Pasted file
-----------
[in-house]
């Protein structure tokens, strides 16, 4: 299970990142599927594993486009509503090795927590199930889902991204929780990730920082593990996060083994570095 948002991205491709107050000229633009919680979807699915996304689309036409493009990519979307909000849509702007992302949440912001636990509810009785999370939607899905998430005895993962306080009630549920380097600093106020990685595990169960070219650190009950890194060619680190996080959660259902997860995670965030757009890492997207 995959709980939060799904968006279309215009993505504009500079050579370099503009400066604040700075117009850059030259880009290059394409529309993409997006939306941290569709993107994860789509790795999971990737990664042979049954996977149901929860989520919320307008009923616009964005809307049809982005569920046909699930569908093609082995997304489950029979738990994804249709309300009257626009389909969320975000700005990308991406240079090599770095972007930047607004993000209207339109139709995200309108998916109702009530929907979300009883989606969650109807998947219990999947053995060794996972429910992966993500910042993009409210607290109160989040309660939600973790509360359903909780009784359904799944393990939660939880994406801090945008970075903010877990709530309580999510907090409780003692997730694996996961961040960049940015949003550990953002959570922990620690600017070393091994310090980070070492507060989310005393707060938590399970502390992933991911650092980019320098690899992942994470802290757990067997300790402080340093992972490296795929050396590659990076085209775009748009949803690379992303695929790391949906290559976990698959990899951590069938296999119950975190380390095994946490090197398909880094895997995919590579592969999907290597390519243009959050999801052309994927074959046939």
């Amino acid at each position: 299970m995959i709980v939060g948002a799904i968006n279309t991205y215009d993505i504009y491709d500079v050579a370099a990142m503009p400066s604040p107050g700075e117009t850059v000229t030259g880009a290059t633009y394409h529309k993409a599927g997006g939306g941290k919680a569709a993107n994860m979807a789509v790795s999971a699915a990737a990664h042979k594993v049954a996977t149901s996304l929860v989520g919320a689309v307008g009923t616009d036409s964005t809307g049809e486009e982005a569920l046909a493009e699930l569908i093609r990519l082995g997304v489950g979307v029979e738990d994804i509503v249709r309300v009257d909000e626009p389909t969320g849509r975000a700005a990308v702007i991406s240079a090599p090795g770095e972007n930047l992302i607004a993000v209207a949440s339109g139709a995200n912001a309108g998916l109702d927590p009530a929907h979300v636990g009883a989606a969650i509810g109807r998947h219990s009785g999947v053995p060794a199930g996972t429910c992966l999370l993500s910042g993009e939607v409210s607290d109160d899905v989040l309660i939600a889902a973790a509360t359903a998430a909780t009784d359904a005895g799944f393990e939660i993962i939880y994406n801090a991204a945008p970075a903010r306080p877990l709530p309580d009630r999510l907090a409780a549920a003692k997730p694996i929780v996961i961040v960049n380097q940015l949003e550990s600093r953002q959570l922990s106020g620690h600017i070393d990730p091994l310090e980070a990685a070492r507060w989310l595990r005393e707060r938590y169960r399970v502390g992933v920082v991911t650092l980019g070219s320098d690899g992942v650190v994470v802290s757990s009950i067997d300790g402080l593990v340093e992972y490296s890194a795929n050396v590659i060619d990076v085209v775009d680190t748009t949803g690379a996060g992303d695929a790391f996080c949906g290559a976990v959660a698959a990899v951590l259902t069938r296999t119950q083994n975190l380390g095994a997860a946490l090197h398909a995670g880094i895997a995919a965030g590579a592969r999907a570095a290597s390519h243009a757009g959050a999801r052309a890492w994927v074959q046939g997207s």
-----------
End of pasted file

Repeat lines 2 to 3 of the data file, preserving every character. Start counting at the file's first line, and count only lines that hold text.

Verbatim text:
């Protein structure tokens, strides 16, 4: 299970990142599927594993486009509503090795927590199930889902991204929780990730920082593990996060083994570095 948002991205491709107050000229633009919680979807699915996304689309036409493009990519979307909000849509702007992302949440912001636990509810009785999370939607899905998430005895993962306080009630549920380097600093106020990685595990169960070219650190009950890194060619680190996080959660259902997860995670965030757009890492997207 995959709980939060799904968006279309215009993505504009500079050579370099503009400066604040700075117009850059030259880009290059394409529309993409997006939306941290569709993107994860789509790795999971990737990664042979049954996977149901929860989520919320307008009923616009964005809307049809982005569920046909699930569908093609082995997304489950029979738990994804249709309300009257626009389909969320975000700005990308991406240079090599770095972007930047607004993000209207339109139709995200309108998916109702009530929907979300009883989606969650109807998947219990999947053995060794996972429910992966993500910042993009409210607290109160989040309660939600973790509360359903909780009784359904799944393990939660939880994406801090945008970075903010877990709530309580999510907090409780003692997730694996996961961040960049940015949003550990953002959570922990620690600017070393091994310090980070070492507060989310005393707060938590399970502390992933991911650092980019320098690899992942994470802290757990067997300790402080340093992972490296795929050396590659990076085209775009748009949803690379992303695929790391949906290559976990698959990899951590069938296999119950975190380390095994946490090197398909880094895997995919590579592969999907290597390519243009959050999801052309994927074959046939």
């Amino acid at each position: 299970m995959i709980v939060g948002a799904i968006n279309t991205y215009d993505i504009y491709d500079v050579a370099a990142m503009p400066s604040p107050g700075e117009t850059v000229t030259g880009a290059t633009y394409h529309k993409a599927g997006g939306g941290k919680a569709a993107n994860m979807a789509v790795s999971a699915a990737a990664h042979k594993v049954a996977t149901s996304l929860v989520g919320a689309v307008g009923t616009d036409s964005t809307g049809e486009e982005a569920l046909a493009e699930l569908i093609r990519l082995g997304v489950g979307v029979e738990d994804i509503v249709r309300v009257d909000e626009p389909t969320g849509r975000a700005a990308v702007i991406s240079a090599p090795g770095e972007n930047l992302i607004a993000v209207a949440s339109g139709a995200n912001a309108g998916l109702d927590p009530a929907h979300v636990g009883a989606a969650i509810g109807r998947h219990s009785g999947v053995p060794a199930g996972t429910c992966l999370l993500s910042g993009e939607v409210s607290d109160d899905v989040l309660i939600a889902a973790a509360t359903a998430a909780t009784d359904a005895g799944f393990e939660i993962i939880y994406n801090a991204a945008p970075a903010r306080p877990l709530p309580d009630r999510l907090a409780a549920a003692k997730p694996i929780v996961i961040v960049n380097q940015l949003e550990s600093r953002q959570l922990s106020g620690h600017i070393d990730p091994l310090e980070a990685a070492r507060w989310l595990r005393e707060r938590y169960r399970v502390g992933v920082v991911t650092l980019g070219s320098d690899g992942v650190v994470v802290s757990s009950i067997d300790g402080l593990v340093e992972y490296s890194a795929n050396v590659i060619d990076v085209v775009d680190t748009t949803g690379a996060g992303d695929a790391f996080c949906g290559a976990v959660a698959a990899v951590l259902t069938r296999t119950q083994n975190l380390g095994a997860a946490l090197h398909a995670g880094i895997a995919a965030g590579a592969r999907a570095a290597s390519h243009a757009g959050a999801r052309a890492w994927v074959q046939g997207s």